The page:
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I'm a Dermatologist and I Never Use These 6 Products in Cold Weather

Winter means using different products on your skin to keep it looking and feeling its best.

As colder weather rolls in, many of us are making changes beyond just turning up the heat. That includes moving our winter wardrobe into the closet and switching up how we style our hair. But there's another area you may need to consider making adjustments to right now: your skin. Lower temperatures and dry air can create a troublesome environment for your exterior, especially if you're not taking steps to protect it. To help you figure out a plan, we talked to three dermatologists to determine what they would avoid for their skin in the winter. Read on to discover the six products they say they would never use in cold weather.

RELATED: I'm a Hair Stylist and These Are the Products I Would Never Use in Cold Weather.

Alcohol-based toners

Behavior that puts toilet water on cotton.

One of the worst things about the winter weather is the colder and drier air. This doesn't only make us feel more uncomfortable, but also creates a "higher risk for moisture to evaporate from the skin," according to Mamina Turegano, MD, a triple board-certified dermatologist and popular TikTok influencer.

"When the skin loses more water or moisture, it becomes more dry and irritated," Turegano explains. "During the winter months, I would minimize products that could further dry out or irritate the skin, like alcohol-based toners."

Oil-based cleansers

Young woman holding pipette with serum oil

If you already have dry or sensitive skin, oil-based cleansers "might not be the best choice in colder weather" either, Navin Arora, DO, dermatologist and founder of Borealis Dermatology, tells Best Life.

"While effective in removing makeup and impurities, these cleansers can strip away natural oils, leading to further dryness," he says. "Opting for gentler, hydrating cleansers that don't overly dry the skin is preferable."

RELATED: 6 Fixes for Dry Skin If You're Over 60, According to Dermatologists and Beauty Experts.

Harsh exfoliants

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Most experts agree that exfoliation is necessary for your skincare. But Valerie Aparovich, biochemist and certified cosmetologist-aesthetician at OnSkin, warns that it should be "done gently and in moderation, especially during the winter season."

That's why Aparovich says harsh exfoliants that contain larger scrubbing particles are a no-no during this time.

"These induce friction against the skin which can result in a disrupted hydrolipid barrier and skin's decreased defensive functions, cause irritation and dryness, and make the skin more inflammation-prone and sensitive to external irritants," she explains. "In the cold season, give preference to gentle cleansing pastes or enzyme peels."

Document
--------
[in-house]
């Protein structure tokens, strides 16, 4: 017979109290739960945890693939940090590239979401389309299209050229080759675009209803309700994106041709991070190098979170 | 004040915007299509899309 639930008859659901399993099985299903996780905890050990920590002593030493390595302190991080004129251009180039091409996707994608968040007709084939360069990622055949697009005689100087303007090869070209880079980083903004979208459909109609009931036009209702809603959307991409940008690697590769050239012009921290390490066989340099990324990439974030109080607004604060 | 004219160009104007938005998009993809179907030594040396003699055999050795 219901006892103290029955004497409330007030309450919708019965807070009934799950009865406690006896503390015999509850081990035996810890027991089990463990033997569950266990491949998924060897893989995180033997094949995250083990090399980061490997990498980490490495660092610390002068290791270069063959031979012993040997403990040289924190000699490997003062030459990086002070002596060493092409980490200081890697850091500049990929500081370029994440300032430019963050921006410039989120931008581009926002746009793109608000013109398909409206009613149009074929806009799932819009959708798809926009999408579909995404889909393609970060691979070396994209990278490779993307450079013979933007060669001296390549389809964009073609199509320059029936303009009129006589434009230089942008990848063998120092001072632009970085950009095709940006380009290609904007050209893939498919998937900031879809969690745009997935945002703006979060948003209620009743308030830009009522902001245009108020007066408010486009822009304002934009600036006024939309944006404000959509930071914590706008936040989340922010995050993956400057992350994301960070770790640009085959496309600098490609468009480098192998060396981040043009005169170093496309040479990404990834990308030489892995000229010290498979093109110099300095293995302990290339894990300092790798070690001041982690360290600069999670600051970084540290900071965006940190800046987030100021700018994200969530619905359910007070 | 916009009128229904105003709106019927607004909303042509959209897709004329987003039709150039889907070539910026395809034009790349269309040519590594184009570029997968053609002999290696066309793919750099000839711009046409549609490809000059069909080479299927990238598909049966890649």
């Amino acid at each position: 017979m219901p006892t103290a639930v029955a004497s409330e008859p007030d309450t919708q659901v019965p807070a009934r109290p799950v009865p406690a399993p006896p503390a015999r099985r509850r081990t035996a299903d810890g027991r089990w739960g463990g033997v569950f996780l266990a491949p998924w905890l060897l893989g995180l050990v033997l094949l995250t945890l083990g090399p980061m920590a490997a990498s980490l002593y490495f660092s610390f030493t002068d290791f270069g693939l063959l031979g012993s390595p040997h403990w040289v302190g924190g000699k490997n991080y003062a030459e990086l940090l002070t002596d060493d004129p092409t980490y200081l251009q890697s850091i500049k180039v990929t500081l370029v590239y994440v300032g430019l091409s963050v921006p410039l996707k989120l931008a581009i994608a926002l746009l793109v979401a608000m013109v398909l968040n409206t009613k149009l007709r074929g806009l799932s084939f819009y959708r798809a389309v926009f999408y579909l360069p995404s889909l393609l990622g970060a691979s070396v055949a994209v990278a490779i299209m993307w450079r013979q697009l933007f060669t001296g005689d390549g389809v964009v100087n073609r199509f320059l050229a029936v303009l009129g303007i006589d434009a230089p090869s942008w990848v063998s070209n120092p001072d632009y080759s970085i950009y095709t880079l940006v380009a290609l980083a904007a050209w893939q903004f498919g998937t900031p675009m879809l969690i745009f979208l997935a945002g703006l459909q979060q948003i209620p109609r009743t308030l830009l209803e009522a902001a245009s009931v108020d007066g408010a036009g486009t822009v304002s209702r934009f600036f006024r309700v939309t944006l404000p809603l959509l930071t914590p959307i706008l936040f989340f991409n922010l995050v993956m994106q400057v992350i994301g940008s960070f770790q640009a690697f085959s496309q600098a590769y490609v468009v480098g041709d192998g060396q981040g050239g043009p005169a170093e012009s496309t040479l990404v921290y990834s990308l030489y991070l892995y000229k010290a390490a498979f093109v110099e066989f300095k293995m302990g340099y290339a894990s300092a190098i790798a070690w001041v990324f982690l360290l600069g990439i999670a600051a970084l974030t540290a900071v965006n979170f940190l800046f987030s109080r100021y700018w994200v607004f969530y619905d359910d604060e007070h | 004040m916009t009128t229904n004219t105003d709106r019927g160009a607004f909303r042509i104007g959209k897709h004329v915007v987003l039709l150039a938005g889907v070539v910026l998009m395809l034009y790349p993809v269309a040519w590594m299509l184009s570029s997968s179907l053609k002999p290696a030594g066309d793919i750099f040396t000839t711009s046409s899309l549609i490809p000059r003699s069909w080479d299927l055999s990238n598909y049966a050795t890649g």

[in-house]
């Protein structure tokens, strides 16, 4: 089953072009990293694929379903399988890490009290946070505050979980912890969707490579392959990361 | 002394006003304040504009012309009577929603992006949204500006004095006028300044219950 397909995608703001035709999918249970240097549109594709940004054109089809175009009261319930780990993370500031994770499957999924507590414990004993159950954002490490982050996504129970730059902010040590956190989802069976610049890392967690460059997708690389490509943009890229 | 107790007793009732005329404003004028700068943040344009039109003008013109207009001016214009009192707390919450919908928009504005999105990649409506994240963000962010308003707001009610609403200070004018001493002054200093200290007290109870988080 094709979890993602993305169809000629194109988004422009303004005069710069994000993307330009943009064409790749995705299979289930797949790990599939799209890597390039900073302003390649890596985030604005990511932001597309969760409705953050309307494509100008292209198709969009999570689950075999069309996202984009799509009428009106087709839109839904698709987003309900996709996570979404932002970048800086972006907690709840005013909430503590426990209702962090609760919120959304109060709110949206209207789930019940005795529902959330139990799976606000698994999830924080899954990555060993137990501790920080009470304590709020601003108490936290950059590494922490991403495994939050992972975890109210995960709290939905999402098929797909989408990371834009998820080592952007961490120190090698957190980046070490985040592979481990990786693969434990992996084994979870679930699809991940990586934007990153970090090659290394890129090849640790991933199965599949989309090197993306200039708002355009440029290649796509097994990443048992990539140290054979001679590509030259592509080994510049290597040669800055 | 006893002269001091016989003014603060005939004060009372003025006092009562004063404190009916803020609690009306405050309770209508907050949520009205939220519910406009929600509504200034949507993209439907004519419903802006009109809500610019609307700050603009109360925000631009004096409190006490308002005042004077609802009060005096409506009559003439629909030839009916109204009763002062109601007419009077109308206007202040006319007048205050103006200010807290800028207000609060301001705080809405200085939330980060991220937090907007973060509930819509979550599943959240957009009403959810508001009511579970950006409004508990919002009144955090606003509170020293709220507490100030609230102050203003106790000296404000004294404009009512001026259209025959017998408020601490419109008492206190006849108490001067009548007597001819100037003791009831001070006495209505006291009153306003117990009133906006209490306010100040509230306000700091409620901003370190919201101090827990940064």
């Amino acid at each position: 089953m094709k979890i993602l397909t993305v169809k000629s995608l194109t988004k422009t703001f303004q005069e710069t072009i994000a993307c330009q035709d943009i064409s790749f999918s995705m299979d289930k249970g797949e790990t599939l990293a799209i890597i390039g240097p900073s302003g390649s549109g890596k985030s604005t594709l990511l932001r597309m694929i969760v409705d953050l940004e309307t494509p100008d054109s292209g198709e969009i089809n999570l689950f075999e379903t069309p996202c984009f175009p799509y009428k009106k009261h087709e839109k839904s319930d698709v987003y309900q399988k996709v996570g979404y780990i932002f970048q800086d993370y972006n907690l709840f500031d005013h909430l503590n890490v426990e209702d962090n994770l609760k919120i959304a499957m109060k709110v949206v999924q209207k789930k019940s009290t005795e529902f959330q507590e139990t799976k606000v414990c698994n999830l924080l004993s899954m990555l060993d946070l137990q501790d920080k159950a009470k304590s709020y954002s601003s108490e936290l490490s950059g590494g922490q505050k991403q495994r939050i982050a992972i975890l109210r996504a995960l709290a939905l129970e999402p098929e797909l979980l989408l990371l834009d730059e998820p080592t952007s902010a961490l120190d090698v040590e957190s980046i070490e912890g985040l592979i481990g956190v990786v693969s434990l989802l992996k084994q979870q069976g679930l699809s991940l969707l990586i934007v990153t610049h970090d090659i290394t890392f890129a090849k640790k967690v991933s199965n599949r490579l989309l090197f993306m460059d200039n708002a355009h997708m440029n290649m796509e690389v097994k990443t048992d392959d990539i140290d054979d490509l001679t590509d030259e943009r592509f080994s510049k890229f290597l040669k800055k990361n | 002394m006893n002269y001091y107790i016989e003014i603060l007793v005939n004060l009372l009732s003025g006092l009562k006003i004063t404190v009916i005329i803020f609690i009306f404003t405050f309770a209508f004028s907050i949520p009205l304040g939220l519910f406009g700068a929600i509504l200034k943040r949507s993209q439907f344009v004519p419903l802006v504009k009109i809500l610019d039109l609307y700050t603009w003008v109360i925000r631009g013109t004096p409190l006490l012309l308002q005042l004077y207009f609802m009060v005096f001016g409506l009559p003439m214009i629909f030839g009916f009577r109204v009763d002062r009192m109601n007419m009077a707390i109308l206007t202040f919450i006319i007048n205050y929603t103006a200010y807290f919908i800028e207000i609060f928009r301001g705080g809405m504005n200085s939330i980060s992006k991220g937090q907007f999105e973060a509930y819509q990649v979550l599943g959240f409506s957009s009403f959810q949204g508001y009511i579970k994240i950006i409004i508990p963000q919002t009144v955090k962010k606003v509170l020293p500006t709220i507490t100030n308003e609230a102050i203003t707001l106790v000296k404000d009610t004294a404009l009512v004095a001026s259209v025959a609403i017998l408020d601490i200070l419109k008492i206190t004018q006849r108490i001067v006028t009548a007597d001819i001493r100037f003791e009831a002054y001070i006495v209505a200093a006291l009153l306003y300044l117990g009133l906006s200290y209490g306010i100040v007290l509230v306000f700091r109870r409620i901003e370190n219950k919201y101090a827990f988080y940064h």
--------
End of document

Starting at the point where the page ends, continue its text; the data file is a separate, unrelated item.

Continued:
Lip glosses that don't contain oils

Close up of young woman applying transparent lip gloss. Cropped shot of girl putting on makeup on her lips with applicator against beige background.

The skin on your lips is some of the most delicate on your body. This means it is "especially sensitive to adverse weather changes, so it requires ample moisturizing to stay healthy and well-groomed," according to Aparovich.

In the winter, she recommends gravitating toward lip products that include nourishing oils to help moisturize your lips and lock in hydration instead of ones that don't contain oils.

"Lip glosses formulated with high water content and little to no natural oils fail to provide the lips with care they need in colder seasons that leads to peeling and cracking and results in chapped lips," Aparovich warns.

RELATED: Jane Fonda Swears by This One Drugstore Product for Glowing Skin at 84.

Lightweight moisturizers

Cropped shot of a handsome young man applying moisturizer to his hands.

Many people favor lighter moisturizers during the summer because of the increased humidity. But as colder weather moves in, you should leave these products behind because they "might not provide enough hydration and protection against dryness and wind," according to Arora.

"Switching from lightweight moisturizers to richer, more emollient moisturizers containing ingredients like hyaluronic acid, glycerin, or ceramides can better combat dryness and prevent moisture loss," he shares.

Moisturizers with certain ingredients

One pump dispenser glass brown bottle for cosmetics, white label with space for text, overhead. Direct light. Beauty blogging, salon treatment, minimalism concept

But if you have more oily or combination type skin, you should also be cautious about the type of heavier moisturizer you use. Many of the "thicker, denser-textured, oil-based creams that are preferable in the winter" may contain ingredients with a high rate of comedogenic ingredients, according to Aparovich.

"The comedogenicity rate indicates the risk of a particular substance clogging pores," she explains. "It especially matters for oily and combination skin characterized by excessive sebum production and proneness to blackheads and acne breakouts."

Aparovich tells Best Life that some of the most commonly used comedogenic ingredients people should watch out for are theobroma cacao (cacao), seed oil, cocos nucifera (coconut) oil, theobroma cacao (cocoa) seed butter, cocos nucifera seed butter, isopropyl myristate, isopropyl linoleate, isopropyl isostearate, isopropyl palmitate, myristyl lactate, and myristyl myristate.

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Kali Coleman
Kali Coleman is a Senior Editor at Best Life. Her primary focus is covering news, where she often keeps readers informed on the ongoing COVID-19 pandemic and up-to-date on the latest retail closures. Read more
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